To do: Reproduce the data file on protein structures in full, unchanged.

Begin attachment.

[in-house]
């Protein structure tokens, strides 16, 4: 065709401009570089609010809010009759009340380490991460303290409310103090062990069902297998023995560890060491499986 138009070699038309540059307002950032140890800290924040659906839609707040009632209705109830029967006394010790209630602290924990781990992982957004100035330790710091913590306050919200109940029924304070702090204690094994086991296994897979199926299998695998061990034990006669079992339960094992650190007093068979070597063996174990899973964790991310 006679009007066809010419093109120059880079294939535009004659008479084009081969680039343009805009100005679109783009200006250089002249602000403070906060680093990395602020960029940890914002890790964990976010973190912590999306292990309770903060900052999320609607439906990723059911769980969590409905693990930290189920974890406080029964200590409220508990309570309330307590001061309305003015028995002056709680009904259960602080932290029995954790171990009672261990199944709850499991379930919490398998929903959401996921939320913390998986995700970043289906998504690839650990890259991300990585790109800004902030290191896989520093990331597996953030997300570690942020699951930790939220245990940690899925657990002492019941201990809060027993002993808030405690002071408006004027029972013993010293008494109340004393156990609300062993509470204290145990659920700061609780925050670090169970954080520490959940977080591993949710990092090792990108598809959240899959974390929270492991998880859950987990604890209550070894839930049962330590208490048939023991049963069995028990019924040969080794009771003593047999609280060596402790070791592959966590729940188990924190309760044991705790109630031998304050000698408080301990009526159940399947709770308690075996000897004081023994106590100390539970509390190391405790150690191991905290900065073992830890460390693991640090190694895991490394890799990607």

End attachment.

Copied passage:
[in-house]
């Protein structure tokens, strides 16, 4: 065709401009570089609010809010009759009340380490991460303290409310103090062990069902297998023995560890060491499986 138009070699038309540059307002950032140890800290924040659906839609707040009632209705109830029967006394010790209630602290924990781990992982957004100035330790710091913590306050919200109940029924304070702090204690094994086991296994897979199926299998695998061990034990006669079992339960094992650190007093068979070597063996174990899973964790991310 006679009007066809010419093109120059880079294939535009004659008479084009081969680039343009805009100005679109783009200006250089002249602000403070906060680093990395602020960029940890914002890790964990976010973190912590999306292990309770903060900052999320609607439906990723059911769980969590409905693990930290189920974890406080029964200590409220508990309570309330307590001061309305003015028995002056709680009904259960602080932290029995954790171990009672261990199944709850499991379930919490398998929903959401996921939320913390998986995700970043289906998504690839650990890259991300990585790109800004902030290191896989520093990331597996953030997300570690942020699951930790939220245990940690899925657990002492019941201990809060027993002993808030405690002071408006004027029972013993010293008494109340004393156990609300062993509470204290145990659920700061609780925050670090169970954080520490959940977080591993949710990092090792990108598809959240899959974390929270492991998880859950987990604890209550070894839930049962330590208490048939023991049963069995028990019924040969080794009771003593047999609280060596402790070791592959966590729940188990924190309760044991705790109630031998304050000698408080301990009526159940399947709770308690075996000897004081023994106590100390539970509390190391405790150690191991905290900065073992830890460390693991640090190694895991490394890799990607």